Melissa Sevigny

Science & Technology Reporter

Melissa grew up in Tucson, Arizona, where she fell in love with the ecology and geology of the Sonoran desert. She has a B.S. in Environmental Science from the University of Arizona and an M.FA. in Creative Writing and Environment from Iowa State University. Her first book, Mythical River, forthcoming from the University of Iowa Press, is about water issues in the Southwest. She has worked as a science communicator for NASA’s Phoenix Mars Scout Mission, the Water Resources Research Center, and the Leopold Center for Sustainable Agriculture. Melissa relocated to Flagstaff in 2015 to join KNAU’s team. She enjoys hiking, fishing and reading fantasy novels.

Ways to Connect

Andrey Atuchin, Virginia Tech

The Triassic period was a time of giants on Earth: lumbering reptiles with armored plates, and fifteen-foot-long crocodiles. The fossils of these extinct beasts are preserved in the rainbow-colored rocks of the Petrified Forest National Park in northern Arizona. But the same rocks hold the secrets of tiny creatures too.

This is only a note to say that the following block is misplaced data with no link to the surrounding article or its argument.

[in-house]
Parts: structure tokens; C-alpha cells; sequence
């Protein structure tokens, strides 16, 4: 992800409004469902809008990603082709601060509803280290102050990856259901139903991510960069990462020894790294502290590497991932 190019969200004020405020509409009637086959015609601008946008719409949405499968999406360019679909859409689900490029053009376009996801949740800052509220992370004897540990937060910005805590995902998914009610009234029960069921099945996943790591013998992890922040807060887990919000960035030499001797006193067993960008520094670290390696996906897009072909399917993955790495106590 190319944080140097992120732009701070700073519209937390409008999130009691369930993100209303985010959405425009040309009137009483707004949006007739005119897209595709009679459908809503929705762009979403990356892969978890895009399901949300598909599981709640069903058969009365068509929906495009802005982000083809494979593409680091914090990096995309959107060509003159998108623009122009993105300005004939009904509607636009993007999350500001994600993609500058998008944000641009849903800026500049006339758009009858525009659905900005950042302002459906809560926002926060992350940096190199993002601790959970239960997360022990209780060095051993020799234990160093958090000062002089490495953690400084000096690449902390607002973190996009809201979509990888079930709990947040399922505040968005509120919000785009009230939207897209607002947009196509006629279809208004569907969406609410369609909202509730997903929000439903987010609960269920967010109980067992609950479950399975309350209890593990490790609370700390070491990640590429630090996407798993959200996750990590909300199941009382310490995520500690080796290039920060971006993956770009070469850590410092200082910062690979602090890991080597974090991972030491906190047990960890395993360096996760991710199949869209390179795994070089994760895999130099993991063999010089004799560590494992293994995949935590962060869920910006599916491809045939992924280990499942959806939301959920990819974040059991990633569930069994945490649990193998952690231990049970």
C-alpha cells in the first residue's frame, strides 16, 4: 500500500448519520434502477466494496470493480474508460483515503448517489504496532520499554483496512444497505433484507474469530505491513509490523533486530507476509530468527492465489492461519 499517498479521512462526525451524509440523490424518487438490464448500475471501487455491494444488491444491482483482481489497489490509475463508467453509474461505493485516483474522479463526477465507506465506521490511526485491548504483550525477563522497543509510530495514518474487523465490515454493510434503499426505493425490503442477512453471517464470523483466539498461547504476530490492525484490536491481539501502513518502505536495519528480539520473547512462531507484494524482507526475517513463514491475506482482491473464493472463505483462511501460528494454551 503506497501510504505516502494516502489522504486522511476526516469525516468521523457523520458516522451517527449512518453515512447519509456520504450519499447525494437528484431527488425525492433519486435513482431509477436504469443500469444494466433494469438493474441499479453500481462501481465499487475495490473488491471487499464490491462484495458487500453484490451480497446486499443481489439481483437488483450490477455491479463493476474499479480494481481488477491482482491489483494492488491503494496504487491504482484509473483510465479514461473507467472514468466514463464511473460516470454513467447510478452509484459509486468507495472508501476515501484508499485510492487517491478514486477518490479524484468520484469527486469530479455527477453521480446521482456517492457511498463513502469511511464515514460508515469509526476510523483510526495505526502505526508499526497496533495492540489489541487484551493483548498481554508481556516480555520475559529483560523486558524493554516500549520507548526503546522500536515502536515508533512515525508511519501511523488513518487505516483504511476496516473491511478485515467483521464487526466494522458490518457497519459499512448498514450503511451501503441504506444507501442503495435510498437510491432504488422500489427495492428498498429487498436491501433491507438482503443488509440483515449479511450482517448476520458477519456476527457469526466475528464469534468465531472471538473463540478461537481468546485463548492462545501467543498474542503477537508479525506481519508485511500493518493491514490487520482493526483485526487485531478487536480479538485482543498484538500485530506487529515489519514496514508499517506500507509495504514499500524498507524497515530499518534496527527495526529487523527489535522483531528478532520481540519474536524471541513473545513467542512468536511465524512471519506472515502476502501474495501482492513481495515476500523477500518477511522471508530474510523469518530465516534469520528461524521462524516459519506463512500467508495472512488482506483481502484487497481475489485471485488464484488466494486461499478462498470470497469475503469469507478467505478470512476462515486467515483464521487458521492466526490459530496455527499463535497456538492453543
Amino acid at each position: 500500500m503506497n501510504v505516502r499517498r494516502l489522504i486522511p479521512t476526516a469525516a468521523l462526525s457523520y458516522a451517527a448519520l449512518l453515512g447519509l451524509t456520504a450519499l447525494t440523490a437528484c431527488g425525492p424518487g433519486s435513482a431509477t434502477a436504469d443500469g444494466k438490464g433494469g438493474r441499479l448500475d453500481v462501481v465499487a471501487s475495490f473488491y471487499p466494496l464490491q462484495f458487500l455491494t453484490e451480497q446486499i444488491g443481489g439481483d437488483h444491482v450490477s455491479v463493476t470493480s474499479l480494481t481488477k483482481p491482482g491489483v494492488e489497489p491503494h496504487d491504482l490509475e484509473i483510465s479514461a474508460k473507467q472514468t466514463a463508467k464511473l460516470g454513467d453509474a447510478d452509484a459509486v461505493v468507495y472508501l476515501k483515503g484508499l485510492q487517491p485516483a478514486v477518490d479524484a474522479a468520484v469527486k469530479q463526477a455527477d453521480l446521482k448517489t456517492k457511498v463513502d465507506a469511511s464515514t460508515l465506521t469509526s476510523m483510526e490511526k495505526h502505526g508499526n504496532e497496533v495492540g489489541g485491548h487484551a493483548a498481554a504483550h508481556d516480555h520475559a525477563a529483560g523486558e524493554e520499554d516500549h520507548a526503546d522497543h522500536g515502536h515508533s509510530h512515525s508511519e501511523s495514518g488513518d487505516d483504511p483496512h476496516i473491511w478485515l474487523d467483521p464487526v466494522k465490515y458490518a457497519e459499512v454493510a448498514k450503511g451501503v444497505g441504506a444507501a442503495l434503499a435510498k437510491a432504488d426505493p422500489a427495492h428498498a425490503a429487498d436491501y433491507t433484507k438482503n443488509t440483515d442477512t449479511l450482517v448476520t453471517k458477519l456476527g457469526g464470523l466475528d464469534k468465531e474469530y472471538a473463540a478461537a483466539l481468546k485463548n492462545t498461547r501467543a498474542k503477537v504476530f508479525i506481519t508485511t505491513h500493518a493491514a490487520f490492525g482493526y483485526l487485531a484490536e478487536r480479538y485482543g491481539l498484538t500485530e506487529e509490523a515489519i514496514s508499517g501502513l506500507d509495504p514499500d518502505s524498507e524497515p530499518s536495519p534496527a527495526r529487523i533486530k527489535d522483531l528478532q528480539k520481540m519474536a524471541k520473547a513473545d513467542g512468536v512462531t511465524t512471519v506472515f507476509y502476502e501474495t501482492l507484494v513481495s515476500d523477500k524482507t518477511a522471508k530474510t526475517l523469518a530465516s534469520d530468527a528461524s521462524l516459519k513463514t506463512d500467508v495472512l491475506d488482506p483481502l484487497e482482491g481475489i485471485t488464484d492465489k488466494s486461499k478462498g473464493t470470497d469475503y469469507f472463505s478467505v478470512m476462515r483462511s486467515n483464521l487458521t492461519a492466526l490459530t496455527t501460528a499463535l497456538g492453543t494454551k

Courtesy of Shiloh Deitz

Researchers at the University of Oregon used Census data to make the first nationwide map of what they call “plumbing poverty”—households that lack running water, a shower, or a toilet. KNAU’s Melissa Sevigny reports the Navajo and Hopi Nations stand out dramatically. 

Hestia / Gurney Lab

This week scientists at Northern Arizona University published the first-ever map of a megacity’s carbon emissions down to the scale of specific roads and buildings. The animation shows the Los Angeles urban area as carbon emissions rise and ebb over the course of the day. KNAU’s Melissa Sevigny spoke with climate scientist Kevin Gurney about how this data can guide policy decisions about climate change.

Judi Rochford

Forensic scientists (at least on TV shows) collect DNA to figure out who was at the scene of a crime. What if you could use the same technique to discover when a mountain lion crossed a river or what kind of fish live in a lake? A team at Embry Riddle Aeronautical University in Prescott is working on that idea as a new, faster way to survey wildlife. KNAU’s Melissa Sevigny reports.

Courtesy of Ted Schuur

New research conducted by Northern Arizona University in Alaska shows melting permafrost may be releasing a lot more carbon into the atmosphere than scientists previously thought. KNAU’s Melissa Sevigny reports.


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